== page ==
Jewish group urges UNESCO to reject antisemitic Qatari candidate
The Palestinian Authority and the Arab states have pushed anti-Israel resolutions at its board and committee meetings, turning them into diplomatic battle grounds for the Israeli-Palestinian conflict
By TOVAH LAZAROFFUpdated: APRIL 4, 2017 13:02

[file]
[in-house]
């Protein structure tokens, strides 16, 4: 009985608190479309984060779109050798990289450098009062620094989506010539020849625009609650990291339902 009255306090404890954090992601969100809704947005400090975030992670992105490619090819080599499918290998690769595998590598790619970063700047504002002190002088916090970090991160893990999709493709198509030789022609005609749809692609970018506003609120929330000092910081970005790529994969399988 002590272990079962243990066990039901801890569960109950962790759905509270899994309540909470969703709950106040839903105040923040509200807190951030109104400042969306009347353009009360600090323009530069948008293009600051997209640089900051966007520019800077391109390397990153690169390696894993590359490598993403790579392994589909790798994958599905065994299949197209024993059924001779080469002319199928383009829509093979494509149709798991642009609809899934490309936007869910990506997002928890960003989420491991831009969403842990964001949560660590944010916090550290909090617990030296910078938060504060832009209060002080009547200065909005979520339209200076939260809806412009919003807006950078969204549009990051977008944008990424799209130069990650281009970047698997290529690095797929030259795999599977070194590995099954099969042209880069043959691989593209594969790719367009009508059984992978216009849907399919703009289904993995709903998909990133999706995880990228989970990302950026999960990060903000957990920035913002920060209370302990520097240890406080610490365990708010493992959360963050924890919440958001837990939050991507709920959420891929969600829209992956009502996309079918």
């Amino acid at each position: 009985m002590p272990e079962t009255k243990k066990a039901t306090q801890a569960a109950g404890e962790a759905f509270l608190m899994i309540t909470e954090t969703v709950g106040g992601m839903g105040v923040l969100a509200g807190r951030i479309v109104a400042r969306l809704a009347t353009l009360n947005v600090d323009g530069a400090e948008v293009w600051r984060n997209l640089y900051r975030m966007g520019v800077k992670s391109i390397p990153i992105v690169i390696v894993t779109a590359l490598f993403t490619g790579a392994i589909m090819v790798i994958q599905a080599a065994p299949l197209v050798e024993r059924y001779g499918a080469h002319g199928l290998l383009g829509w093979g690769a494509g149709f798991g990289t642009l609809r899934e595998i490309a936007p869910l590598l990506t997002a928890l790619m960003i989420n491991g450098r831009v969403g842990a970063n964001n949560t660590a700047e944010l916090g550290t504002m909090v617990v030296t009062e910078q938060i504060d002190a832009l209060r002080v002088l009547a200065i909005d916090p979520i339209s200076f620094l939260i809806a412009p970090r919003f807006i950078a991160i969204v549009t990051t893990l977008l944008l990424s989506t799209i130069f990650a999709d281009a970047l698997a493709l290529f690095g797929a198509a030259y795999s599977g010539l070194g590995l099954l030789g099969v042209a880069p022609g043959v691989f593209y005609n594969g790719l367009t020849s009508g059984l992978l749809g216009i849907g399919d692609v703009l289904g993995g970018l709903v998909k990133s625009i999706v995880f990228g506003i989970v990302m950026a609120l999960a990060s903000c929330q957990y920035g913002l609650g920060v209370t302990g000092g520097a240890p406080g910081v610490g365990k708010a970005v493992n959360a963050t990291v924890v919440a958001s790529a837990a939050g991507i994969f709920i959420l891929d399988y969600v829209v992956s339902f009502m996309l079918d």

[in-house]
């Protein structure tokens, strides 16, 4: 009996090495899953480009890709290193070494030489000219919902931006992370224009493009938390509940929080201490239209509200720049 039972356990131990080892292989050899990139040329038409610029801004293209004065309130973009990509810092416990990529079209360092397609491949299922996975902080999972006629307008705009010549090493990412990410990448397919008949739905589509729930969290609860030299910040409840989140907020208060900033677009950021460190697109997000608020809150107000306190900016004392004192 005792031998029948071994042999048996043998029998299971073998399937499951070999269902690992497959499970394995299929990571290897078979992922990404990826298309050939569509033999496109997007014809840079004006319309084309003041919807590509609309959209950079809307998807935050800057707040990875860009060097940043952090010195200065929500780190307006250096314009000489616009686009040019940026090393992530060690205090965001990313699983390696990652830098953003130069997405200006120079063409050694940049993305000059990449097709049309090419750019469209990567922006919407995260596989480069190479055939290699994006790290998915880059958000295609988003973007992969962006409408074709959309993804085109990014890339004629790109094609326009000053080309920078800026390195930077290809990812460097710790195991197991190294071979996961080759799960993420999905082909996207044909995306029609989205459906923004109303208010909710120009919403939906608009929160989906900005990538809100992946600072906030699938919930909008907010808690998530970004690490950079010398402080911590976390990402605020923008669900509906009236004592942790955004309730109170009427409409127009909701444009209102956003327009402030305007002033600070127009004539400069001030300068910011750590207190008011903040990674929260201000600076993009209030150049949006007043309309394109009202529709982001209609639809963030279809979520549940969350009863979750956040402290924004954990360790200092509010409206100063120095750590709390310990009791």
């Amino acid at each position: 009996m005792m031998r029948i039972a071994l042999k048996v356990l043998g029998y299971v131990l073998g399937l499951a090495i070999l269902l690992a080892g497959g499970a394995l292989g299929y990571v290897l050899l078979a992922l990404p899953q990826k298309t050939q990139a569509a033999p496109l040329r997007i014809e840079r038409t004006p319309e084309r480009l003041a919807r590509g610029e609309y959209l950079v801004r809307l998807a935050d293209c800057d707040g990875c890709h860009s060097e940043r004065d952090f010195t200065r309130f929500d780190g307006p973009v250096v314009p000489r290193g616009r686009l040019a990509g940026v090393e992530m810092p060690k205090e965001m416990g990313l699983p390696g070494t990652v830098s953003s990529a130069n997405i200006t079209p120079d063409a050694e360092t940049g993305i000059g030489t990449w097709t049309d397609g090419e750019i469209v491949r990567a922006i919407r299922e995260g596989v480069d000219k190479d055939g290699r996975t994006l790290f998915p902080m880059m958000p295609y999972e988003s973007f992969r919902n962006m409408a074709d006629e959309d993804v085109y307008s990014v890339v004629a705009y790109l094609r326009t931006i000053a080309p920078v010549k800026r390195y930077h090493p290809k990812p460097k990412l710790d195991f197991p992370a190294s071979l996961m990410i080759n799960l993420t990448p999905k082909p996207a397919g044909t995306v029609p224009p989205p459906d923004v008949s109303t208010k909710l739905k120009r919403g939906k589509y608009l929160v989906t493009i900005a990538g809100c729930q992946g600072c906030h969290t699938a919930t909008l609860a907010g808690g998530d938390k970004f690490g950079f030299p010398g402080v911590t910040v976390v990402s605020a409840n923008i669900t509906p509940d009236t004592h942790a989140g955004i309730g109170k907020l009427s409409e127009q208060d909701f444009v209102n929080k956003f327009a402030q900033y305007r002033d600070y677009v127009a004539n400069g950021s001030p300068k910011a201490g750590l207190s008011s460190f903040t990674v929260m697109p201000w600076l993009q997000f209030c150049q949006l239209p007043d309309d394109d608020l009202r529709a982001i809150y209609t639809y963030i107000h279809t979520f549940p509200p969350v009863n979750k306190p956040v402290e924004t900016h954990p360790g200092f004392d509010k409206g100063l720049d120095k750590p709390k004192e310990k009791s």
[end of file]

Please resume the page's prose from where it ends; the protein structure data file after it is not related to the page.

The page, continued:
UNESCO should reject the candidacy of former Qatari minister of culture Hamad bin Abdulaziz Al-Kawari for its director- general, Simon Wiesenthal Center’s European Office has said.Al-Kawari is one of nine candidates under consideration to replace Irina Bokova, who has headed the organization since 2009.On Friday, Shimon Samuels, international relations director at the Wiesenthal Center, wrote to UNESCO’s Executive Board chairman Michael Worbs, saying that when Al-Kawari was culture minister, Qatar sold texts at the Frankfurt Book fair that “fomented” conspiracy theories against Jews.“Mr. Chairperson, he who apparently endorses the language of [the Nazi minister of propaganda Joseph] Goebbels must not head the intellectual arm of the United Nations. We expect you to advise the Executive Board accordingly,” said Samuels.He added that Qatar supported UN resolutions on Jerusalem that ignored Jewish ties to the Temple Mount and the Western Wall.UNESCO’s executive board is expected to interview all the candidates in Paris on April 27 and 28. A secret ballot will be held at its October meeting. Another secret ballot to affirm the nomination will be held at the body’s general conference in November.Three of the nine under consideration are women: Moushira Khattab of Egypt; Vera El Khoury Lacoeuilh of Lebanon; and Audrey Azoulay of France.The other five are: Polad Bulbuloglu of Azerbaijan; Pham Suan Shon of Vietnam; Qian Tang of China; Juan Alfonso Fuentes Soria of Guatemala; and Saleh Al-Hasnawi of Iraq.The United Nations Educational, Scientific and Cultural Organization was established in large part to focus on preserving cultural heritage sites around the world.But the Palestinian Authority and the Arab states have pushed anti-Israel resolutions at its board and committee meetings, turning them into diplomatic battle grounds for the Israeli-Palestinian conflict. In 2011, UNESCO was the first UN body to recognize Palestine as a state.
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